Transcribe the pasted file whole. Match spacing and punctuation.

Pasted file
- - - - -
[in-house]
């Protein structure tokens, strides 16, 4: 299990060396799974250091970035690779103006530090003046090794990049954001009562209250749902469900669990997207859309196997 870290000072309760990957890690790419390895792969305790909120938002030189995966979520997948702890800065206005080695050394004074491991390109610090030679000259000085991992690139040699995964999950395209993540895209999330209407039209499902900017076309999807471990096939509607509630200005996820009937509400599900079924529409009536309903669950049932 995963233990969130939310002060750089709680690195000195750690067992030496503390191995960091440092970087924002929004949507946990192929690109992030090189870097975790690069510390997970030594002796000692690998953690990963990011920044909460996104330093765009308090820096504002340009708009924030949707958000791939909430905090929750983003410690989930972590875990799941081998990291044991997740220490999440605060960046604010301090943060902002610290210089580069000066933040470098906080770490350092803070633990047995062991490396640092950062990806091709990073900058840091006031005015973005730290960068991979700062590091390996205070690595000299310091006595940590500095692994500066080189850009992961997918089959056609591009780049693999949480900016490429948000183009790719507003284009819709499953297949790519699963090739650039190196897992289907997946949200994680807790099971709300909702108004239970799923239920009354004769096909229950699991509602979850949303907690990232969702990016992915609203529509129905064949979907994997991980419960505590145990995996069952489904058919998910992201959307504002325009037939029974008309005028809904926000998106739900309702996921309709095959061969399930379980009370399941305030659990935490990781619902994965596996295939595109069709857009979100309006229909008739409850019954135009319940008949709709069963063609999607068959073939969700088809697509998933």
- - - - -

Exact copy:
[in-house]
């Protein structure tokens, strides 16, 4: 299990060396799974250091970035690779103006530090003046090794990049954001009562209250749902469900669990997207859309196997 870290000072309760990957890690790419390895792969305790909120938002030189995966979520997948702890800065206005080695050394004074491991390109610090030679000259000085991992690139040699995964999950395209993540895209999330209407039209499902900017076309999807471990096939509607509630200005996820009937509400599900079924529409009536309903669950049932 995963233990969130939310002060750089709680690195000195750690067992030496503390191995960091440092970087924002929004949507946990192929690109992030090189870097975790690069510390997970030594002796000692690998953690990963990011920044909460996104330093765009308090820096504002340009708009924030949707958000791939909430905090929750983003410690989930972590875990799941081998990291044991997740220490999440605060960046604010301090943060902002610290210089580069000066933040470098906080770490350092803070633990047995062991490396640092950062990806091709990073900058840091006031005015973005730290960068991979700062590091390996205070690595000299310091006595940590500095692994500066080189850009992961997918089959056609591009780049693999949480900016490429948000183009790719507003284009819709499953297949790519699963090739650039190196897992289907997946949200994680807790099971709300909702108004239970799923239920009354004769096909229950699991509602979850949303907690990232969702990016992915609203529509129905064949979907994997991980419960505590145990995996069952489904058919998910992201959307504002325009037939029974008309005028809904926000998106739900309702996921309709095959061969399930379980009370399941305030659990935490990781619902994965596996295939595109069709857009979100309006229909008739409850019954135009319940008949709709069963063609999607068959073939969700088809697509998933």